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Sexual Assault on College Campuses

Women ages eighteen to twenty-four are three times more likely to experience sexual assault, including but not limited to rape. Every ninety-eight seconds an American is sexually assaulted (Rainn). With the immense publicity recent cases such as the conviction of Brock Turner and other accused sexual assaulters receive, this topic is often discussed among Americans, especially regarding the safety of college campuses. These cases engender questions concerning consequences, false accusations, and how to solve the problem. Despite recent lenient convictions and sentences, sexual assault and rape on college campuses, nonetheless in any setting, should be handled with greater seriousness and harsher consequences for those convicted.


Rape is the most underreported crime. This is evident in the National Sexual Violence Resource Center’s study that shows sixty-three percent of sexual assaults are not reported (Huffington Post). Of those reported, rape cases are often not taken up by prosecutors due to the low success rate in convicting accused rapists. Jurors often do not side with the victim, as it is difficult to present hard evidence in such cases. Rape cases often involve alcohol and not publicly, which makes it difficult to prove that there was no consent. In such cases, jurors are led to come to a decision based solely on the accuser’s word against the accused. With such little definite evidence, rapists are rarely properly convicted, and sometimes falsely convicted. In addition to being the most underreported crime, rape and sexual assault is also one of the hardest crimes to fully convict someone beyond a reasonable doubt.


In the rare cases where there are witness accounts, DNA conformation, and other hard evidence, often times those found guilty do not face appropriate consequences. For example, the cases of Brock Turner and Sam Ukwuachu resulted in very conservative sentences, although their charges were worth more jail time. Although Brock Turner’s action and charges are worth more than ten years in jail, he was sentenced to only six months and was released for good behavior after three (Huffington Post). Turner faced the charges of rape of an intoxicated person, rape of an unconscious person, sexual penetration by a foreign object of an unconscious woman, sexual penetration by a foreign object of an intoxicated woman, and assault with intent to commit rape (SwimSwam). Despite these charges, Turner faced minimal jail time and the situation was blamed on the consumption of hard liquor on college campuses. Since the incident on Stanford University’s campus, hard liquor has been banned on college grounds (NPR). Turner’s light consequences and the blame put on alcohol for the situation shows how rape cases often favor the defendant and rarely bring justice to the victim. This is also evident in the case of Sam Ukwuachu, in which he was also faced with only six months in jail for the raping of a girl at Baylor University. Additionally, of the students who are not convicted in a court of law, less than one third of them are expelled from their respective campuses (Huffington Post).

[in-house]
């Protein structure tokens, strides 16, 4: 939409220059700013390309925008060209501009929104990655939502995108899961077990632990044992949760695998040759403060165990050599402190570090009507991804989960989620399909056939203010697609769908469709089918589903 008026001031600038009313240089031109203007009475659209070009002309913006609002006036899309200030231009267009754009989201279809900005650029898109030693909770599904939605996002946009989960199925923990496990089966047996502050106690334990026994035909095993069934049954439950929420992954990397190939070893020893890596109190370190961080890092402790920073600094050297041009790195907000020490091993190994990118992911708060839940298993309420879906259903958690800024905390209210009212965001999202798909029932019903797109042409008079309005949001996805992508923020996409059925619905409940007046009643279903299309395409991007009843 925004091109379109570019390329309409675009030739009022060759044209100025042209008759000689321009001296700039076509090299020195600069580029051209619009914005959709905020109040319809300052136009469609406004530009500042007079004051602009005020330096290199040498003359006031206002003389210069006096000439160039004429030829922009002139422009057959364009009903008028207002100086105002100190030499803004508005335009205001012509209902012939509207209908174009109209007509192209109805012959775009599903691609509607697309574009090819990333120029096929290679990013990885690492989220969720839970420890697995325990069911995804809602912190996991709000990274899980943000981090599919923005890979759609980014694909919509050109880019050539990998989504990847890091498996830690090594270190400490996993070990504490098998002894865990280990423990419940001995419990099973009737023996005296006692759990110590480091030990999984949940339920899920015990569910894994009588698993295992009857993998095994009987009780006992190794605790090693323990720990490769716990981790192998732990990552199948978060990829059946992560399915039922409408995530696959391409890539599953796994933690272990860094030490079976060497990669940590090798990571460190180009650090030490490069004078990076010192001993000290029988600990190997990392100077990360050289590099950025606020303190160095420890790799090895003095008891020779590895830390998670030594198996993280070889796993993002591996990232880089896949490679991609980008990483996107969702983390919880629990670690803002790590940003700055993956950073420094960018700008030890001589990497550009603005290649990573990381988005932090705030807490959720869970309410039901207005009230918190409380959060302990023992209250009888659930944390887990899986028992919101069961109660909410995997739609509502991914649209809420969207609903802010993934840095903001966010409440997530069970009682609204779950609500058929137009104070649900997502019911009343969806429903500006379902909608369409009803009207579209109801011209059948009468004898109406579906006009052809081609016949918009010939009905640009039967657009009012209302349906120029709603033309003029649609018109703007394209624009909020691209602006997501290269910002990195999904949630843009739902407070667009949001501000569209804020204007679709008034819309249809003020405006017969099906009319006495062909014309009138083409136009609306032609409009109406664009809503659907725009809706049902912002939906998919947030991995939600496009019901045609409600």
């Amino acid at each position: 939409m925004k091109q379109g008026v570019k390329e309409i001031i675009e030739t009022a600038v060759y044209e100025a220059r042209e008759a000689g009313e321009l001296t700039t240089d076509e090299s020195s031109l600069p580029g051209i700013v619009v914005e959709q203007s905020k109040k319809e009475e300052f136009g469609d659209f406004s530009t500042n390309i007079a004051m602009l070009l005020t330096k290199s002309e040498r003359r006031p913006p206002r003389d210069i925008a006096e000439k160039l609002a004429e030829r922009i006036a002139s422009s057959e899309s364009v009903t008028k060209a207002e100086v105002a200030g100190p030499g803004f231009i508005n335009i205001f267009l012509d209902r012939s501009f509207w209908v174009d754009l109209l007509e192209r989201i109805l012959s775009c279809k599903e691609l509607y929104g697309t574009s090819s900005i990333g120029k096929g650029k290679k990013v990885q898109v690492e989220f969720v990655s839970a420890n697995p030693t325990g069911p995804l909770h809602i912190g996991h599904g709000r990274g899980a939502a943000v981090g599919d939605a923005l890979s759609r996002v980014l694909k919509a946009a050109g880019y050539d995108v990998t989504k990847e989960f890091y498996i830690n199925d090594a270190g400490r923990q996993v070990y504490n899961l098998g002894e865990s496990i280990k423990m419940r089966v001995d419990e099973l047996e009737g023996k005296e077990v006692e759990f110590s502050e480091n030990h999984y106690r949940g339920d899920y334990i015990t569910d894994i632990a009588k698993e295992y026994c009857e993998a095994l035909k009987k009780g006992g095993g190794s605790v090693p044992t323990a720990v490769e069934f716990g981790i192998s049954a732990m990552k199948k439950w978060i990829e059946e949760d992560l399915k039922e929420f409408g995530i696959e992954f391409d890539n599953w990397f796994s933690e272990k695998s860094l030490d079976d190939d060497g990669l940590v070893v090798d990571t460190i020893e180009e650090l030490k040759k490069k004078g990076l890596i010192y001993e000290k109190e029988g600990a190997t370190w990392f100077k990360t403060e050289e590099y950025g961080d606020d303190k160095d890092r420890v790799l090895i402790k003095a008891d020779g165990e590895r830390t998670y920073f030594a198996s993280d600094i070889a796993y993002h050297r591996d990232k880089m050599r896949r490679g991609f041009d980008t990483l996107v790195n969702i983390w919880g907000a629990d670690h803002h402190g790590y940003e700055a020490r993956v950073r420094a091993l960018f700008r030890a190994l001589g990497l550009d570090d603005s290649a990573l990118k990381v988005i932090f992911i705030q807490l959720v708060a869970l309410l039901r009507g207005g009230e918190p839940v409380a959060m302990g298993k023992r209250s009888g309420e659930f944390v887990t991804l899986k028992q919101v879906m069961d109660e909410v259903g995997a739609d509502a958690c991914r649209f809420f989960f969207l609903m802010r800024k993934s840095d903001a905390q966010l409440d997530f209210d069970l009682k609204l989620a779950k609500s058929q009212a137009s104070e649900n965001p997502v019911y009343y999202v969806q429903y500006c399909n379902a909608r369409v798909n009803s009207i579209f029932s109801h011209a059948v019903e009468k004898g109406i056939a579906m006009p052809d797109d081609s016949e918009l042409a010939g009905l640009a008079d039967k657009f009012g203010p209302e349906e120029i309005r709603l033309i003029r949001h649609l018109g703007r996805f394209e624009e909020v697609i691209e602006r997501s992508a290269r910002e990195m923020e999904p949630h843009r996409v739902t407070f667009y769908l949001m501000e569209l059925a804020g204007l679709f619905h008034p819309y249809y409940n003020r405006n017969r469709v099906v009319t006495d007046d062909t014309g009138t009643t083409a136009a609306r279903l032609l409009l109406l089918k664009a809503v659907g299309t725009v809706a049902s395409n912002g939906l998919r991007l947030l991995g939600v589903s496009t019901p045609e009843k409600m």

In conclusion, sexual assault and rape on college campuses is a substantial issue nation wide. The root of the problem lies in the fact that the majority of cases go unreported, and that those that are reported are not handled seriously and often the rapist is not accused. The question of how to solve the issue is one that will never fully be answered, but if the proper steps are taken, the cases of sexual assault and rape can decrease immensely. Banning hard liquor is not the solution, but rather acknowledging that the problem lies in the leniency sexual assault cases face. No matter how much alcohol is consumed, violating someone sexually should never, and is never, justified.




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